Drones: A big industry waiting to be born
(MoneyWatch) Once the Federal Aviation Administration sorts out the rules governing unmanned civilian aircraft, the market for commercial drones will soar, according to a new report by a pair of aerospace analysts.
Darryl Jenkins, a long time airline analyst, and Bijan Vasigh, a professor of economics at Embry-Riddle Aeronautical University in Daytona Beach, Fla., prepared the report for the Association of Unmanned Vehicle Systems International, an industry trade group.
They say the market for commercial and non-military drones will top $13.5 billion within three years, and will grow to more than $80 billion between 2015 and 2025, during which more than 100,000 well-paying jobs will be created. They predict national tax revenue of $482 million by 2025.
The analysts describe a "transformative technology" in fields ranging from farming, oil and gas exploration, law enforcement and even freight transport that is waiting for regulatory clearance.
"The main inhibitor of commercial and civil development of the (unmanned aircraft sector) is the lack of a regulatory structure," they wrote. "Every year integration is delayed, the United States loses more than $10 billion in potential economic impact."
The authors used interviews, comparable sales in other countries and studies of the rates of adoption of other new technologies, among other techniques, to arrive at their predictions. They cite several assumptions that must occur before the industry really takes off: In addition to new regulations from the FAA that would provide sufficient certainty, they assume a GDP growth of 3 percent a year, the ability to get insurance, sufficient capital available to small companies and purchasers, and that the number of jobs lost in traditional sectors requiring pilots in the air will be made up in the new industry.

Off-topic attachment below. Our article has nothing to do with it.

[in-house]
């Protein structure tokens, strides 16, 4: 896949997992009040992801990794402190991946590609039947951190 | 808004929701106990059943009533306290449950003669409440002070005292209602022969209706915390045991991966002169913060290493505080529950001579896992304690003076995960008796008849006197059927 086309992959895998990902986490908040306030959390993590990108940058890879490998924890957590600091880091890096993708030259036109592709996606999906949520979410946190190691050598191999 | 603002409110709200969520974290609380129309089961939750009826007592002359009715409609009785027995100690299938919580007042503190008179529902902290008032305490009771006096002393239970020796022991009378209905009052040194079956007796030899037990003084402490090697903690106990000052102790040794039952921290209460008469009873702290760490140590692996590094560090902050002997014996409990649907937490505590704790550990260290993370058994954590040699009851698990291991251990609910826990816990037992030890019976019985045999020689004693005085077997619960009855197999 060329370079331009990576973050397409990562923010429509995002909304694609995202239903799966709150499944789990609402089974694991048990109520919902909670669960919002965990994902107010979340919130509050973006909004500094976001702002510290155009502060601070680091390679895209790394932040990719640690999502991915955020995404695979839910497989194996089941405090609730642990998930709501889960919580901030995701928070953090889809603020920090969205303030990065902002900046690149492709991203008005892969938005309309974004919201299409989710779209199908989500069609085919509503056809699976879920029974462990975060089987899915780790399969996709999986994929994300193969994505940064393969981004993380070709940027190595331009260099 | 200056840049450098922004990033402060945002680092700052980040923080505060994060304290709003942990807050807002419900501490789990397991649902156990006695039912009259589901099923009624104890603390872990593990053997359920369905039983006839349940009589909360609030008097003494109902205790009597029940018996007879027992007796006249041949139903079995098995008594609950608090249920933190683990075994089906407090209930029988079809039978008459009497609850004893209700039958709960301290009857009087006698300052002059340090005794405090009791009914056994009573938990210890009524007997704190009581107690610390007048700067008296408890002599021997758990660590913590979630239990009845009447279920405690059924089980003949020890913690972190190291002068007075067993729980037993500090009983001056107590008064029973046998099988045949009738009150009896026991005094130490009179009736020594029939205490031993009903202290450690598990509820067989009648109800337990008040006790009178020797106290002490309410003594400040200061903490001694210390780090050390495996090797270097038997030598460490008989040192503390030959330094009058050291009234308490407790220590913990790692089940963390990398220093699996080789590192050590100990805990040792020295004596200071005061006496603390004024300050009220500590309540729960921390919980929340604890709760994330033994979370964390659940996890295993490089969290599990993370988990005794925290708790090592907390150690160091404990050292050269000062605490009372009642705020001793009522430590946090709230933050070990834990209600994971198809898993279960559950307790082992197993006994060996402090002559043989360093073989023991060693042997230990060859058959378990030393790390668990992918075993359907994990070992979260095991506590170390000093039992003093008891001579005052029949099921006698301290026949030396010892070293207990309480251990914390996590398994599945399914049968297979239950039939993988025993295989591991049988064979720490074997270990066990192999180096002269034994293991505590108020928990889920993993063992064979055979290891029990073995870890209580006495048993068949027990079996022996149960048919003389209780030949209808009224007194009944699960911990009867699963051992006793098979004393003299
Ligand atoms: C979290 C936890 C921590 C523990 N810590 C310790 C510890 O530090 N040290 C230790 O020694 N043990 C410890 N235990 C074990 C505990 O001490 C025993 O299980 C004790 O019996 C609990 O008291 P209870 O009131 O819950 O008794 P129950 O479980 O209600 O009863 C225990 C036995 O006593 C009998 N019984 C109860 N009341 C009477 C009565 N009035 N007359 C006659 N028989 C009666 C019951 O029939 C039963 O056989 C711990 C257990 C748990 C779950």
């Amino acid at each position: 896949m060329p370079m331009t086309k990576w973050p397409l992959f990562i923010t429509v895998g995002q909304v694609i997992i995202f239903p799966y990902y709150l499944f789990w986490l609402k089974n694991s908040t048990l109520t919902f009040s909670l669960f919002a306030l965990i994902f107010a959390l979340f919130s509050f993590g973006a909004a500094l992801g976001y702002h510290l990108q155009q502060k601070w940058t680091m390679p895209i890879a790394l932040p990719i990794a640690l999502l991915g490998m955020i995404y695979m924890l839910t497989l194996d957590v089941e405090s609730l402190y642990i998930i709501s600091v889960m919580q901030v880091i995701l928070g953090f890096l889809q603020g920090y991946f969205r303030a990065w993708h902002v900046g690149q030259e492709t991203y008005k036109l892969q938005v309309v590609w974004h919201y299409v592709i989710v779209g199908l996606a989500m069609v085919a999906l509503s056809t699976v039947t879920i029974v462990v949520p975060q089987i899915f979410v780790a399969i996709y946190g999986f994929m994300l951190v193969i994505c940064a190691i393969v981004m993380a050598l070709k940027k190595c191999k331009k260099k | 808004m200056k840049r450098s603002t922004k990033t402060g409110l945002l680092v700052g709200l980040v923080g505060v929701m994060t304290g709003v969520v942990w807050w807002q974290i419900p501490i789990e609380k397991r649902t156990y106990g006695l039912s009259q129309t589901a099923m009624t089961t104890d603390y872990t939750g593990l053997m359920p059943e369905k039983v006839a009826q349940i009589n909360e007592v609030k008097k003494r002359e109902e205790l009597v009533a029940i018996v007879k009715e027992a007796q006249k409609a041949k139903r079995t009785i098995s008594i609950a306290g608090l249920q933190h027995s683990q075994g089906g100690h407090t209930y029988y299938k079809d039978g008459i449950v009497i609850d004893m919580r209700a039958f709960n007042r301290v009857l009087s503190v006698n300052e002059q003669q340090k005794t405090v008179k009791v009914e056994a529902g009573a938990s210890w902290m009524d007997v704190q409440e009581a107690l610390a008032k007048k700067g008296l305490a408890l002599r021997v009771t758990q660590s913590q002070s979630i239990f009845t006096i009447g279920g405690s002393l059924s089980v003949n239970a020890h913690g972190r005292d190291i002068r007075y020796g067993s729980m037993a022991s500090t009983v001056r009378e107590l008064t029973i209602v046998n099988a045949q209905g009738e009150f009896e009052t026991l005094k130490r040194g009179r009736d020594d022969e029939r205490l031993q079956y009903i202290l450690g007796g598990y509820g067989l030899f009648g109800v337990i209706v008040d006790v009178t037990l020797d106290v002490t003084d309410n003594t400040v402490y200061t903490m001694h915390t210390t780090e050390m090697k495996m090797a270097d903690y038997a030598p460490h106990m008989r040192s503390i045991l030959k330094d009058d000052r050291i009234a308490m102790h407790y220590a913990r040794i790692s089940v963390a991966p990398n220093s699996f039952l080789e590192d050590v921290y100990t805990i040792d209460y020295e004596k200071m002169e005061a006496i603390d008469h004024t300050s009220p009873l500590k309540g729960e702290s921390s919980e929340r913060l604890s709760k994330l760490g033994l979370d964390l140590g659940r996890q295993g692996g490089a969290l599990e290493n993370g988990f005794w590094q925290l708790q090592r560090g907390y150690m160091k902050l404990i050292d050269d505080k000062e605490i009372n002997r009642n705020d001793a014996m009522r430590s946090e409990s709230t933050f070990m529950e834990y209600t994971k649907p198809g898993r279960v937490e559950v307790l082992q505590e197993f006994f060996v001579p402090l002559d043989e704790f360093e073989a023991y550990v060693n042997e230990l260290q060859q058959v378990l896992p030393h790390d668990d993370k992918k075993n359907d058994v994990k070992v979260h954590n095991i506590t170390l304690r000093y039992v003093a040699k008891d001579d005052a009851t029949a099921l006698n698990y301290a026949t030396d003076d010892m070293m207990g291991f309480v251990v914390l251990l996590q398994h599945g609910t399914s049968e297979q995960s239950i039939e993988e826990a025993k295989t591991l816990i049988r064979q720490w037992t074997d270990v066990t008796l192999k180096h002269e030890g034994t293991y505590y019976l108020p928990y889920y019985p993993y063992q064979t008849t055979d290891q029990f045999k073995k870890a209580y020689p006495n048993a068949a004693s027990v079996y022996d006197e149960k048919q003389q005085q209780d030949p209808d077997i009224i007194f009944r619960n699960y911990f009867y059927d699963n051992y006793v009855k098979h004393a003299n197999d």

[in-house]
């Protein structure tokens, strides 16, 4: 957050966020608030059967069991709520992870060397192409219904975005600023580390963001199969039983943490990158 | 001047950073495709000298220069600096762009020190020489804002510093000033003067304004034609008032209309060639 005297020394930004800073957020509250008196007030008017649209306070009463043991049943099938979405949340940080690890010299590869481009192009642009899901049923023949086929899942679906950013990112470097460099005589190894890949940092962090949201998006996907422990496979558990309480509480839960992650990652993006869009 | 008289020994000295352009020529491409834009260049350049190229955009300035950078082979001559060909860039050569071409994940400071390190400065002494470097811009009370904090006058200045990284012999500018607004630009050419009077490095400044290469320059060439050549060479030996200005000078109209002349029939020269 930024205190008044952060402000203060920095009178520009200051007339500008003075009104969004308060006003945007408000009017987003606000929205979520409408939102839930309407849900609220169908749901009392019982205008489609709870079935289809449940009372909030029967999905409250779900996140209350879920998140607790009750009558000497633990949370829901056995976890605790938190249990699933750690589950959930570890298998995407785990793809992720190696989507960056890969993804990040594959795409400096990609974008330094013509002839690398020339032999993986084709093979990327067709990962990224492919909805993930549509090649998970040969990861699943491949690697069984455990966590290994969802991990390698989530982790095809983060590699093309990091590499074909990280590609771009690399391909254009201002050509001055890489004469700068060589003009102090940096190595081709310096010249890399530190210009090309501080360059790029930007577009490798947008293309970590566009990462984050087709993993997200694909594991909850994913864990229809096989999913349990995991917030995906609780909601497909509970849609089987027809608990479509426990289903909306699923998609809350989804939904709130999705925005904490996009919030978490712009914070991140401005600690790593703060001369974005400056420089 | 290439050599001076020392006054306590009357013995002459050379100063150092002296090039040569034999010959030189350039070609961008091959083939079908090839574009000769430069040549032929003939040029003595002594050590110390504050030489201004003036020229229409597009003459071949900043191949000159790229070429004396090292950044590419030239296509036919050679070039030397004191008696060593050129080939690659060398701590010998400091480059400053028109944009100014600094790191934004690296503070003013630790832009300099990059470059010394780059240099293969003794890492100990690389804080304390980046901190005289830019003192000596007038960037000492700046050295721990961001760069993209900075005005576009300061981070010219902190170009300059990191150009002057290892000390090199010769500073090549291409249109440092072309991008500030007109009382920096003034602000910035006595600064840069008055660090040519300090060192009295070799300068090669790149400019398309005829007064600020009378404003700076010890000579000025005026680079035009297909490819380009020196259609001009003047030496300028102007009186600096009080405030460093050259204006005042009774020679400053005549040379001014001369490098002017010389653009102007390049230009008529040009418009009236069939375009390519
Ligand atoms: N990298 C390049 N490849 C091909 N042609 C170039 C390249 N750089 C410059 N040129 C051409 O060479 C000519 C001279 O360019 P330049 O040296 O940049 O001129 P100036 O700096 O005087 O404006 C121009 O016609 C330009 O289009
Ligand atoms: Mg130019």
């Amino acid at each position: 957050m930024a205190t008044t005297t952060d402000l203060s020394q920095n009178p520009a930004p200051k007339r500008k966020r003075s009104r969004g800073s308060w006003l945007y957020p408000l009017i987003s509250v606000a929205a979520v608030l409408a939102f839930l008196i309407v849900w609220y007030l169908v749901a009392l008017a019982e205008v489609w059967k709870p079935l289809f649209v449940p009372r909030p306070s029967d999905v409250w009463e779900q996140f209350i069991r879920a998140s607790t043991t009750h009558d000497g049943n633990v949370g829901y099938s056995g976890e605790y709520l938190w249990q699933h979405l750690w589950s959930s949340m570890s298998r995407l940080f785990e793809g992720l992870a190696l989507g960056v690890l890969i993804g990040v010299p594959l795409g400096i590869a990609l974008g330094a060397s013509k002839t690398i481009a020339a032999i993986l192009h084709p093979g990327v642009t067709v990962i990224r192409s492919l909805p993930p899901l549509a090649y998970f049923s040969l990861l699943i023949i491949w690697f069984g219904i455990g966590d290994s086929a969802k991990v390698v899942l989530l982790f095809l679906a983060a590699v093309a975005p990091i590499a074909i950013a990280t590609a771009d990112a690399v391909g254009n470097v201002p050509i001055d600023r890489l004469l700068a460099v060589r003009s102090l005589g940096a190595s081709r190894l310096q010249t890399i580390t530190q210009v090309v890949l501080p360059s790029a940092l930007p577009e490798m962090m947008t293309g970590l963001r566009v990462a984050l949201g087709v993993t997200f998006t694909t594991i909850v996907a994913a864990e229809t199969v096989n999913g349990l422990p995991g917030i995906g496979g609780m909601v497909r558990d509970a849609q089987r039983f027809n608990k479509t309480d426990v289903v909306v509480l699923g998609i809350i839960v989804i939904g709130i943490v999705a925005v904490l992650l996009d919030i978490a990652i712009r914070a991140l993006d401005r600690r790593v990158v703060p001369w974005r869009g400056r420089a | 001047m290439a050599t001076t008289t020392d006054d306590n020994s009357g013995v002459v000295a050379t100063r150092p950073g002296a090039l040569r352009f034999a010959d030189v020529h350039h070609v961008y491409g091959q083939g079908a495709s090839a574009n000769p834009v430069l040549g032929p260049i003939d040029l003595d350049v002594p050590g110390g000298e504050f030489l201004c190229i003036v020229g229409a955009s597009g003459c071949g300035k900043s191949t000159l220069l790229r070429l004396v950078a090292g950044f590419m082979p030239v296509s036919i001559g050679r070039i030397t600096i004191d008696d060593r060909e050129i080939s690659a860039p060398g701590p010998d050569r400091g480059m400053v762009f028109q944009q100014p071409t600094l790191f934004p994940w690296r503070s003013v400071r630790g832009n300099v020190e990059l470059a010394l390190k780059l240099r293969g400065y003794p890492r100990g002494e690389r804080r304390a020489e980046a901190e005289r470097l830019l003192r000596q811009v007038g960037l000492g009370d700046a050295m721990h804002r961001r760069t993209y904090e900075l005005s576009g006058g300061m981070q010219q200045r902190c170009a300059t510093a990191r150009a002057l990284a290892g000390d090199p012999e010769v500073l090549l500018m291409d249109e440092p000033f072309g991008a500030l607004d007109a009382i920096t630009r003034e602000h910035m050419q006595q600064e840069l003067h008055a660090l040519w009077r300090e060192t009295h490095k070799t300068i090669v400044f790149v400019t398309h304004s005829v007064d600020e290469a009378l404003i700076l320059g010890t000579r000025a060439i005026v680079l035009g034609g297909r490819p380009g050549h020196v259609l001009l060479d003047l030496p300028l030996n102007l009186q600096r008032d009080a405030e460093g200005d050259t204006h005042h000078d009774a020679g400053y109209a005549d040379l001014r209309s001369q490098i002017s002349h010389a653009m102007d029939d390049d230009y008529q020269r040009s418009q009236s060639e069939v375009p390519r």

The possibilities, as the authors see it, are tantalizing: A farmer saves money and uses less pesticide because drones provide precision application, creating environmental and economic benefits.
In what might come as no surprise to those in the aerospace industry, the new jobs will be most heavily concentrated in states that already have a large aerospace presence: California comes in first, then Washington, Texas, Florida and Arizona.
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